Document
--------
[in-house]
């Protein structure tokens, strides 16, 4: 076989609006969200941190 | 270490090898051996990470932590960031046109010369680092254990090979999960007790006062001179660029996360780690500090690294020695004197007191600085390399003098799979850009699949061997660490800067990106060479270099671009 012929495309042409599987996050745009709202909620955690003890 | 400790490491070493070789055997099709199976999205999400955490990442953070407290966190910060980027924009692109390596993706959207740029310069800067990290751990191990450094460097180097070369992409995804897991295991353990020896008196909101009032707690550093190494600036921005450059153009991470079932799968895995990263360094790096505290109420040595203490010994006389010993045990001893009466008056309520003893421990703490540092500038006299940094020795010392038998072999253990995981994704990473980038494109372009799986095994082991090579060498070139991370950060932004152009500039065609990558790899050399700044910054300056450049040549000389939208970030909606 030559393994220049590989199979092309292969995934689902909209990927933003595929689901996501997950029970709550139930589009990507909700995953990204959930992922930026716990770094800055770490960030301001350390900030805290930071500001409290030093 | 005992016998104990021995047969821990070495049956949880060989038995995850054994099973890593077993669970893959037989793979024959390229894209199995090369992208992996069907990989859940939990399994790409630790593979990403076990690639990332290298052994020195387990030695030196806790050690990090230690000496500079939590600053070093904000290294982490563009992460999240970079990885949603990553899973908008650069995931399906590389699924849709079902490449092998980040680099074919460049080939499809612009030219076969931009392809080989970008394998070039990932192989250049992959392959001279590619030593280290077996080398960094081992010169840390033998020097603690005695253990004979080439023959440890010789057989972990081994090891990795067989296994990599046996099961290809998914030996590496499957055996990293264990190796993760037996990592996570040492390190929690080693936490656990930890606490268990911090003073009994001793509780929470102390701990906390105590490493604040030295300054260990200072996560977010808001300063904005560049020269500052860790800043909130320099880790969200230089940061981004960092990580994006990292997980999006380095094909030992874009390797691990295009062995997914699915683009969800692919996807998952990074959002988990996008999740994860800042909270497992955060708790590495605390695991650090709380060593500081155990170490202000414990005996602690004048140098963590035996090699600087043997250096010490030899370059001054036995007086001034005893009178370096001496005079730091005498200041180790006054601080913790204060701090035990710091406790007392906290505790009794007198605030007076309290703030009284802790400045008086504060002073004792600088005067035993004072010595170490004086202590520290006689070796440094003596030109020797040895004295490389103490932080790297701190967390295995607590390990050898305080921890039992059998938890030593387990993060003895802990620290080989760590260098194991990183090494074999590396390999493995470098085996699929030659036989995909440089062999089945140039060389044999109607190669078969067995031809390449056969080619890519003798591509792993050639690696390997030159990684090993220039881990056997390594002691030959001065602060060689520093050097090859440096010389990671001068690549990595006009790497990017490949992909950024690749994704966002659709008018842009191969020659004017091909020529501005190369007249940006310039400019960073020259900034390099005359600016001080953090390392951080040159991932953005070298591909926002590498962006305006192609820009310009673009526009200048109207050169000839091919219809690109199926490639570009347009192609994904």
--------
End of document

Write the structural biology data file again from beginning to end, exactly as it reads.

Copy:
[in-house]
């Protein structure tokens, strides 16, 4: 076989609006969200941190 | 270490090898051996990470932590960031046109010369680092254990090979999960007790006062001179660029996360780690500090690294020695004197007191600085390399003098799979850009699949061997660490800067990106060479270099671009 012929495309042409599987996050745009709202909620955690003890 | 400790490491070493070789055997099709199976999205999400955490990442953070407290966190910060980027924009692109390596993706959207740029310069800067990290751990191990450094460097180097070369992409995804897991295991353990020896008196909101009032707690550093190494600036921005450059153009991470079932799968895995990263360094790096505290109420040595203490010994006389010993045990001893009466008056309520003893421990703490540092500038006299940094020795010392038998072999253990995981994704990473980038494109372009799986095994082991090579060498070139991370950060932004152009500039065609990558790899050399700044910054300056450049040549000389939208970030909606 030559393994220049590989199979092309292969995934689902909209990927933003595929689901996501997950029970709550139930589009990507909700995953990204959930992922930026716990770094800055770490960030301001350390900030805290930071500001409290030093 | 005992016998104990021995047969821990070495049956949880060989038995995850054994099973890593077993669970893959037989793979024959390229894209199995090369992208992996069907990989859940939990399994790409630790593979990403076990690639990332290298052994020195387990030695030196806790050690990090230690000496500079939590600053070093904000290294982490563009992460999240970079990885949603990553899973908008650069995931399906590389699924849709079902490449092998980040680099074919460049080939499809612009030219076969931009392809080989970008394998070039990932192989250049992959392959001279590619030593280290077996080398960094081992010169840390033998020097603690005695253990004979080439023959440890010789057989972990081994090891990795067989296994990599046996099961290809998914030996590496499957055996990293264990190796993760037996990592996570040492390190929690080693936490656990930890606490268990911090003073009994001793509780929470102390701990906390105590490493604040030295300054260990200072996560977010808001300063904005560049020269500052860790800043909130320099880790969200230089940061981004960092990580994006990292997980999006380095094909030992874009390797691990295009062995997914699915683009969800692919996807998952990074959002988990996008999740994860800042909270497992955060708790590495605390695991650090709380060593500081155990170490202000414990005996602690004048140098963590035996090699600087043997250096010490030899370059001054036995007086001034005893009178370096001496005079730091005498200041180790006054601080913790204060701090035990710091406790007392906290505790009794007198605030007076309290703030009284802790400045008086504060002073004792600088005067035993004072010595170490004086202590520290006689070796440094003596030109020797040895004295490389103490932080790297701190967390295995607590390990050898305080921890039992059998938890030593387990993060003895802990620290080989760590260098194991990183090494074999590396390999493995470098085996699929030659036989995909440089062999089945140039060389044999109607190669078969067995031809390449056969080619890519003798591509792993050639690696390997030159990684090993220039881990056997390594002691030959001065602060060689520093050097090859440096010389990671001068690549990595006009790497990017490949992909950024690749994704966002659709008018842009191969020659004017091909020529501005190369007249940006310039400019960073020259900034390099005359600016001080953090390392951080040159991932953005070298591909926002590498962006305006192609820009310009673009526009200048109207050169000839091919219809690109199926490639570009347009192609994904």